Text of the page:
We arrived at Stone & Thistle Farm in the evening, greeted by Tom, his son, Shane, and a bevy of animals roaming freely through meadows. Queen Anne’s lace and chicory lined our path to a perfectly appointed cabin, replete with blankets, a fridge stocked with fresh milk, eggs, berries, granola, coffee; solar shower, composting toilet; horses grazing in front of our window alongside a creek. Heaven.
Dinner with Tom, Denise and Shane was lively. I filled my plate with brisket, the most delectable charred corn salad, and fresh goat milk ice cream and pie for dessert. Time stretched as it does when you’re willing to be right where you are.
Maybe it was the anticipation, but neither Laura nor I could sleep. We stayed up for hours catching up as though it were our last night at summer camp.
It was a rough start with what felt like next to no sleep, and a busted French press that we finally gave up on. The air of the early morning was still traced with the chill of an unusually cold night, crisp with no humidity, like mornings in California.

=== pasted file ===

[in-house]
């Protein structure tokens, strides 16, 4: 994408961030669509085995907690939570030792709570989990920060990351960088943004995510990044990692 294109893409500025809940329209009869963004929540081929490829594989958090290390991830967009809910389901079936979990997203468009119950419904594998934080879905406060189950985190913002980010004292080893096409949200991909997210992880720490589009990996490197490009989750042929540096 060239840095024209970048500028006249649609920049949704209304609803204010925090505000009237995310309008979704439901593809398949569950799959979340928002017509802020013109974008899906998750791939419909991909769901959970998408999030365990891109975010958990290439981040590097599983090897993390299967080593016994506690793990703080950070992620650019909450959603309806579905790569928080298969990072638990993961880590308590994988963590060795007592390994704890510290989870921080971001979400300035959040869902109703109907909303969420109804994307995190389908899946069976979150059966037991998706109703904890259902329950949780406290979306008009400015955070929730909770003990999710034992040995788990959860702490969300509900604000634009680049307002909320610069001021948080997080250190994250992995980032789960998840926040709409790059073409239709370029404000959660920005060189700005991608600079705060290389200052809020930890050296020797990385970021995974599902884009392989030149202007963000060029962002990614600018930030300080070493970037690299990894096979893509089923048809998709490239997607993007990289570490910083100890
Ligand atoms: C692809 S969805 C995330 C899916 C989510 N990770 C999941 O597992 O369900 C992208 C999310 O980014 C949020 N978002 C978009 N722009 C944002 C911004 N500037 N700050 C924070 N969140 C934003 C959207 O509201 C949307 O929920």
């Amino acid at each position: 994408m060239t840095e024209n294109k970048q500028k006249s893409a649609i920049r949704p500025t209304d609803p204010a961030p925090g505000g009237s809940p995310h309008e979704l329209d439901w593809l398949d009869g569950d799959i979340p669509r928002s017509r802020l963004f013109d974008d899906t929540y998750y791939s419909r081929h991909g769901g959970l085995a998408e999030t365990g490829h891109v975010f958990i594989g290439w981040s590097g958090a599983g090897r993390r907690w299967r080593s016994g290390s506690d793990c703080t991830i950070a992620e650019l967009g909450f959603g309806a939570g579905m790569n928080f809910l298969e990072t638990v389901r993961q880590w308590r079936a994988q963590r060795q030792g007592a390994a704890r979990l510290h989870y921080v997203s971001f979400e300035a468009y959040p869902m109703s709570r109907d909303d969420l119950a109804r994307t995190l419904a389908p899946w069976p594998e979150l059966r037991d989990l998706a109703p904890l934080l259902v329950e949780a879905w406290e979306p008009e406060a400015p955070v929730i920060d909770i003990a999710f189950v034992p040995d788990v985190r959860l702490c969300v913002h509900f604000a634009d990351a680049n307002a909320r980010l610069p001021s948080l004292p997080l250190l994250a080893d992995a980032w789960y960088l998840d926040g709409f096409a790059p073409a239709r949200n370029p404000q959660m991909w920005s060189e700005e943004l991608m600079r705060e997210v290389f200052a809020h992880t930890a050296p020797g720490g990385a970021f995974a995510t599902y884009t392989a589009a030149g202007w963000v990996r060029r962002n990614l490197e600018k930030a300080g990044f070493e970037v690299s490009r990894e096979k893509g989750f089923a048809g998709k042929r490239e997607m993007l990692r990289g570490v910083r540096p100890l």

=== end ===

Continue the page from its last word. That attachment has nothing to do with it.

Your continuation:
“We started without you,” said Tom with a smile, seeing us come up the hill.
He was there with two others, standing next to a large stainless steel table with a deep rim. Stacked in the grass were yellow plastic crates filled with chickens sitting quietly. Behind Tom, there were four traffic cones turned upside-down in a wooden brace on stands. Inside the cones and were four dead chickens, bleeding out into a large plastic bin beneath. Without my morning coffee, this world was barely making sense.
“Tom, your French press is broken. I need to beg for coffee.”
“Go down and get some from Denise and tell her about the French press.” He opened the door to one of the crates and pulled out a squawking chicken.
We went down for coffee, only to be sent back up while it was brewing. I was slightly disappointed to miss the reprieve.